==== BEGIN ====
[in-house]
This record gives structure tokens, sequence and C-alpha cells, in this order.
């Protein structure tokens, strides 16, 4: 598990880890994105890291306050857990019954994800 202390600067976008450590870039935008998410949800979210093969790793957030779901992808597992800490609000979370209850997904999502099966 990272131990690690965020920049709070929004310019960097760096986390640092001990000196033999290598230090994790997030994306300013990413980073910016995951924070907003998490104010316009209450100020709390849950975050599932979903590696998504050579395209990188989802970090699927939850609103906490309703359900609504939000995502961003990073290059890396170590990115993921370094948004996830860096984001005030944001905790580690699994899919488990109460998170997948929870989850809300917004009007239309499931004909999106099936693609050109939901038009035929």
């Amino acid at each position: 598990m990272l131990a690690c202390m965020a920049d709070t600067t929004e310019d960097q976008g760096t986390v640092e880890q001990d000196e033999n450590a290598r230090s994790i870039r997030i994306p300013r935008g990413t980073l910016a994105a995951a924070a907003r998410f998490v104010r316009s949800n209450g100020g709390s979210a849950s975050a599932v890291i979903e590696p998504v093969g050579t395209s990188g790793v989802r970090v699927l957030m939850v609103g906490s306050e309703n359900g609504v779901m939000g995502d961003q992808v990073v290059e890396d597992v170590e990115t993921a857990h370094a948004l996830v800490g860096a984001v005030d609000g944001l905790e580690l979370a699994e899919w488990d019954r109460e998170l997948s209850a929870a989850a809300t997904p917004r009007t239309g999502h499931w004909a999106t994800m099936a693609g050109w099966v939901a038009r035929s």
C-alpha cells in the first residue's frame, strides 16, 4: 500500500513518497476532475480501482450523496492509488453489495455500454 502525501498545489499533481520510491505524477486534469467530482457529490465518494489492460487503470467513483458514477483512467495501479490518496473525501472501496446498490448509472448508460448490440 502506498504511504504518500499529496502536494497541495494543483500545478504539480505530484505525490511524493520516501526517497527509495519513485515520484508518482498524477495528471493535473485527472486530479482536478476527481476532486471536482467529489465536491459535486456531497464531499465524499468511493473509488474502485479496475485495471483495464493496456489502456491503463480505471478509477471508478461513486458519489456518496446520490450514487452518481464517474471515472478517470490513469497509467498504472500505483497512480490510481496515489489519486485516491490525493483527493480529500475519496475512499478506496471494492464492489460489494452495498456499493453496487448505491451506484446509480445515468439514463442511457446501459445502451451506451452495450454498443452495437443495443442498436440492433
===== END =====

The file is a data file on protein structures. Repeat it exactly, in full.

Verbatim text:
[in-house]
This record gives structure tokens, sequence and C-alpha cells, in this order.
């Protein structure tokens, strides 16, 4: 598990880890994105890291306050857990019954994800 202390600067976008450590870039935008998410949800979210093969790793957030779901992808597992800490609000979370209850997904999502099966 990272131990690690965020920049709070929004310019960097760096986390640092001990000196033999290598230090994790997030994306300013990413980073910016995951924070907003998490104010316009209450100020709390849950975050599932979903590696998504050579395209990188989802970090699927939850609103906490309703359900609504939000995502961003990073290059890396170590990115993921370094948004996830860096984001005030944001905790580690699994899919488990109460998170997948929870989850809300917004009007239309499931004909999106099936693609050109939901038009035929």
């Amino acid at each position: 598990m990272l131990a690690c202390m965020a920049d709070t600067t929004e310019d960097q976008g760096t986390v640092e880890q001990d000196e033999n450590a290598r230090s994790i870039r997030i994306p300013r935008g990413t980073l910016a994105a995951a924070a907003r998410f998490v104010r316009s949800n209450g100020g709390s979210a849950s975050a599932v890291i979903e590696p998504v093969g050579t395209s990188g790793v989802r970090v699927l957030m939850v609103g906490s306050e309703n359900g609504v779901m939000g995502d961003q992808v990073v290059e890396d597992v170590e990115t993921a857990h370094a948004l996830v800490g860096a984001v005030d609000g944001l905790e580690l979370a699994e899919w488990d019954r109460e998170l997948s209850a929870a989850a809300t997904p917004r009007t239309g999502h499931w004909a999106t994800m099936a693609g050109w099966v939901a038009r035929s």
C-alpha cells in the first residue's frame, strides 16, 4: 500500500513518497476532475480501482450523496492509488453489495455500454 502525501498545489499533481520510491505524477486534469467530482457529490465518494489492460487503470467513483458514477483512467495501479490518496473525501472501496446498490448509472448508460448490440 502506498504511504504518500499529496502536494497541495494543483500545478504539480505530484505525490511524493520516501526517497527509495519513485515520484508518482498524477495528471493535473485527472486530479482536478476527481476532486471536482467529489465536491459535486456531497464531499465524499468511493473509488474502485479496475485495471483495464493496456489502456491503463480505471478509477471508478461513486458519489456518496446520490450514487452518481464517474471515472478517470490513469497509467498504472500505483497512480490510481496515489489519486485516491490525493483527493480529500475519496475512499478506496471494492464492489460489494452495498456499493453496487448505491451506484446509480445515468439514463442511457446501459445502451451506451452495450454498443452495437443495443442498436440492433